The Triolin is an acoustic bowed metal instrument designed and built by Hal Rammel in 1991. He has described it as a nail violin gone awry. Thin metal rods sit perpendicular in a circular arrangement on the top surface of a triangular wooden resonator and the instrument is held in the other hand by an ornately carved chair leg attached to the bottom of the resonator. Thus, the rods can be bowed as the entire instrument twists and spins underneath. Several years later, when he began to experiment with amplification inspired by the live electronics of cellist Russell Thorne and the amplified table top arrays of Hugh Davies, he attached wooden rods to a flat wooden artist's palette. His amplified palette can be heard on the 1994 CD Elsewheres(Penumbra Music) and, more recently, on "Like Water, Tightly Wound" (a Crouton Records 10"). In 2013 the triolin and four amplified palettes by Hal Rammel were added to the permanent collection of the National Music Museum in Vermillion, South Dakota along with many other acoustic instruments he performed with in the 1990s in Chicago.
Recordings of Rammel's music created with the triolin has been published by Penumbra Records, a Wisconsin-based label dedicated solely to experimental music. The instrument is featured in CDs with John Corbett, Van's Peppy Syncopators (his trio with John Corbett and Terri Kapsalis), and Steve Nelson-Raney. There are a total of thirteen compact discs from this label, some of which feature Hal Rammel. His CDs on other labels can be found through the site as well. https://en.wikipedia.org/wiki/Triolin
Science has made it quite clear that drumming has some profound and holistic uses to enhance physical, mental and emotional health, as demonstrated in a series of studies and research papers.
Immune boosting and stress reducing: Drumming has been found to increase immunity whilst reducing stress, a condition which plagues the 9-5 work-centric environment of Western culture. A paper published by researchers at the Meadville Medical Center’s Mind-Body Wellness Center in 2001 notes: “Drum circles have been part of healing rituals in many cultures throughout the world since antiquity.” A total of 111 age and sex matched volunteers (55 men and 56 women) were recruited for the Meadville study. Group drumming was found to result in increased immunity, boosting natural killer cell activity and increasing lymphokine-activated killer cell activity. A reduction in the stress hormone cortisol was also found.
Reduced blood pressure: A 2014 study on the benefits of djembe drumming published in the Journal of Cardiovascular Medicine found that drumming may improve cardiovascular health due to the physical nature of playing the instrument, without posing the risk to unhealthy or older populations that may be experienced with more intense forms of exercise. The same study also determined significant decreases in stress and anxiety in both middle-aged and younger drummers.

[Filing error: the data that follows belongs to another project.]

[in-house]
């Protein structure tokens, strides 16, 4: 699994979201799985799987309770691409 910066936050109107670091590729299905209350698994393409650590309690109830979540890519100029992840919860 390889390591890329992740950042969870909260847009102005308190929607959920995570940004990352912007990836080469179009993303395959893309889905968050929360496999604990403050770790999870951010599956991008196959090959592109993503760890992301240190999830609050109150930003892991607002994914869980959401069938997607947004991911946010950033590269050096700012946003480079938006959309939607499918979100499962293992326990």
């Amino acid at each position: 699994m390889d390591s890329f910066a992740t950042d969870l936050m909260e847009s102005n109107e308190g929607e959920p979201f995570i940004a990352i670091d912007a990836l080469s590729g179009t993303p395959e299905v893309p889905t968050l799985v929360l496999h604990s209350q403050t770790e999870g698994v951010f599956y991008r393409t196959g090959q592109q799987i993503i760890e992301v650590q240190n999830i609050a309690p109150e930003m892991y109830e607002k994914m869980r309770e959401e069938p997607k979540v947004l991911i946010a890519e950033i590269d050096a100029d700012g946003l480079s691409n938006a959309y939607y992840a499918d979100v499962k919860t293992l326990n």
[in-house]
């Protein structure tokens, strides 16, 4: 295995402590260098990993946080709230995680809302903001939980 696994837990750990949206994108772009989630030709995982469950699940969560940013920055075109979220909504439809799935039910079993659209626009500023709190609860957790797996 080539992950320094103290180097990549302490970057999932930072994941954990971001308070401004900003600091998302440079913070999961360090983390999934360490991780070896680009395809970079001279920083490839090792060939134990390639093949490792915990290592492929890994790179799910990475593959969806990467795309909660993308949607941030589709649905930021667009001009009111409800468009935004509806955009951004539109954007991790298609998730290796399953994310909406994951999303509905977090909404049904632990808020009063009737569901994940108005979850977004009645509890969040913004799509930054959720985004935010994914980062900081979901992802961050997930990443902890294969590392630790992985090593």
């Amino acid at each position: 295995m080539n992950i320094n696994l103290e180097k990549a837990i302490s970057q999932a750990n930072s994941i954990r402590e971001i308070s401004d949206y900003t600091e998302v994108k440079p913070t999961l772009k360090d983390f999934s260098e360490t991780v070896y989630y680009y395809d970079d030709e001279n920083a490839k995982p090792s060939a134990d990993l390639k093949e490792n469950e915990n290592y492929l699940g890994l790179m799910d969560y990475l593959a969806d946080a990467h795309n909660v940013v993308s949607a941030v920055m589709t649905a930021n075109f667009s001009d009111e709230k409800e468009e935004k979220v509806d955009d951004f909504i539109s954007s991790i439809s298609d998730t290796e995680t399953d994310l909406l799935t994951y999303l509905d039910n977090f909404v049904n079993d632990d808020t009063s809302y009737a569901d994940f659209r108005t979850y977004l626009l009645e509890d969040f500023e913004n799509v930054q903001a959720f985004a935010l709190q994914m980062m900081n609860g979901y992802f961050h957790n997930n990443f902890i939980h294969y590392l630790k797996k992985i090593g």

Reduced pain: A 2012 study published in Evolutionary Psychology, conducted by the University of Oxford’s Department of Experimental Psychology, details how the act of performing of music — as opposed to passively listening — elevates the pain threshold and is connected with endorphin release. The researchers concluded that it was the “active performance of music that generates the endorphin high, not the music itself.”
Transcendental experiences: A 2014 study conducted by the Department of Cognitive Biology at the University of Austria in Vienna states: “Exposure to repetitive drumming combined with instructions for shamanic journeying has been associated with physiological and therapeutic effects.” As well as “a significant decrease” in levels of the stress hormone cortisol, volunteers who were exposed to repetitive drumming combined with shamanic instructions reported experiencing “heaviness, decreased heart rate and dreamlike experiences.”
Increases white matter within brain: A 2014 study on the therapeutic benefits of drumming and rhythm exercises for patients with Huntington’s disease, found that after two months of instruction “improvements in executive function and changes in white matter microstructure” were observed.
Improves socio-emotional disorders: A 2001 study published in the journal Evidence-Based Complementary and Alternative Medicine hones in on how group drumming can impact low-income youth whose social and emotional problems are linked to chronic stress. The authors note that, “Drumming is a non-verbal, universal activity that builds upon a collectivistic aspect of diverse cultures and does not bear the stigma of therapy.” Following 12 weeks of school counselor-led drumming, vast improvements were observed in disorders such as anxiety and PTSD. The authors concluded that the findings “underscore the potential value of the arts as a therapeutic tool.”
by Luke Sumpter Flickr